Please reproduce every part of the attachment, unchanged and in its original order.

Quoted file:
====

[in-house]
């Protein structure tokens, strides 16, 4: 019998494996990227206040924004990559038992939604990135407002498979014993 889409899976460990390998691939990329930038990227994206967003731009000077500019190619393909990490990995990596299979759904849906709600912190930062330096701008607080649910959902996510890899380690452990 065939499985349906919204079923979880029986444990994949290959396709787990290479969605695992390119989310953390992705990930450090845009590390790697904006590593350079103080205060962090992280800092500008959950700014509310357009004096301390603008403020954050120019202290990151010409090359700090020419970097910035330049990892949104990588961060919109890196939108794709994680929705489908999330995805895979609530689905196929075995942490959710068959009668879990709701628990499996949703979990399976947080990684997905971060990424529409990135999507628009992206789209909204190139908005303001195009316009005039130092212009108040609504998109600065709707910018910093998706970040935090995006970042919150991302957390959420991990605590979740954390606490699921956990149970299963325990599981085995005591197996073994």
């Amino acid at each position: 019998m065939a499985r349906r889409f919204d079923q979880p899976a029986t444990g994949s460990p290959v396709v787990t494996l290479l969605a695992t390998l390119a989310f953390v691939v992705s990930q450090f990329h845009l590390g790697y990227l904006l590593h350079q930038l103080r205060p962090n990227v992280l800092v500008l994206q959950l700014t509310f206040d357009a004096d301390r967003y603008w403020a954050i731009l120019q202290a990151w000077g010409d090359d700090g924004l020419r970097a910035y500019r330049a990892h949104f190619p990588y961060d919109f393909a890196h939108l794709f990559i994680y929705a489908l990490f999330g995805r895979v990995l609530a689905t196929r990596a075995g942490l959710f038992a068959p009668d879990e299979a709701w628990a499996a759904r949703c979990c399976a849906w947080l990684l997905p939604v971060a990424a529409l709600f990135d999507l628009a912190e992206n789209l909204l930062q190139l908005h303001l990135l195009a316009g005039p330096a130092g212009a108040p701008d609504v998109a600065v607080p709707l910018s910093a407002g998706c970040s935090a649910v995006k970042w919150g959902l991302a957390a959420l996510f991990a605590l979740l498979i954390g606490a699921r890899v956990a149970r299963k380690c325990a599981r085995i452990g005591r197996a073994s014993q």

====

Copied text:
[in-house]
């Protein structure tokens, strides 16, 4: 019998494996990227206040924004990559038992939604990135407002498979014993 889409899976460990390998691939990329930038990227994206967003731009000077500019190619393909990490990995990596299979759904849906709600912190930062330096701008607080649910959902996510890899380690452990 065939499985349906919204079923979880029986444990994949290959396709787990290479969605695992390119989310953390992705990930450090845009590390790697904006590593350079103080205060962090992280800092500008959950700014509310357009004096301390603008403020954050120019202290990151010409090359700090020419970097910035330049990892949104990588961060919109890196939108794709994680929705489908999330995805895979609530689905196929075995942490959710068959009668879990709701628990499996949703979990399976947080990684997905971060990424529409990135999507628009992206789209909204190139908005303001195009316009005039130092212009108040609504998109600065709707910018910093998706970040935090995006970042919150991302957390959420991990605590979740954390606490699921956990149970299963325990599981085995005591197996073994």
């Amino acid at each position: 019998m065939a499985r349906r889409f919204d079923q979880p899976a029986t444990g994949s460990p290959v396709v787990t494996l290479l969605a695992t390998l390119a989310f953390v691939v992705s990930q450090f990329h845009l590390g790697y990227l904006l590593h350079q930038l103080r205060p962090n990227v992280l800092v500008l994206q959950l700014t509310f206040d357009a004096d301390r967003y603008w403020a954050i731009l120019q202290a990151w000077g010409d090359d700090g924004l020419r970097a910035y500019r330049a990892h949104f190619p990588y961060d919109f393909a890196h939108l794709f990559i994680y929705a489908l990490f999330g995805r895979v990995l609530a689905t196929r990596a075995g942490l959710f038992a068959p009668d879990e299979a709701w628990a499996a759904r949703c979990c399976a849906w947080l990684l997905p939604v971060a990424a529409l709600f990135d999507l628009a912190e992206n789209l909204l930062q190139l908005h303001l990135l195009a316009g005039p330096a130092g212009a108040p701008d609504v998109a600065v607080p709707l910018s910093a407002g998706c970040s935090a649910v995006k970042w919150g959902l991302a957390a959420l996510f991990a605590l979740l498979i954390g606490a699921r890899v956990a149970r299963k380690c325990a599981r085995i452990g005591r197996a073994s014993q």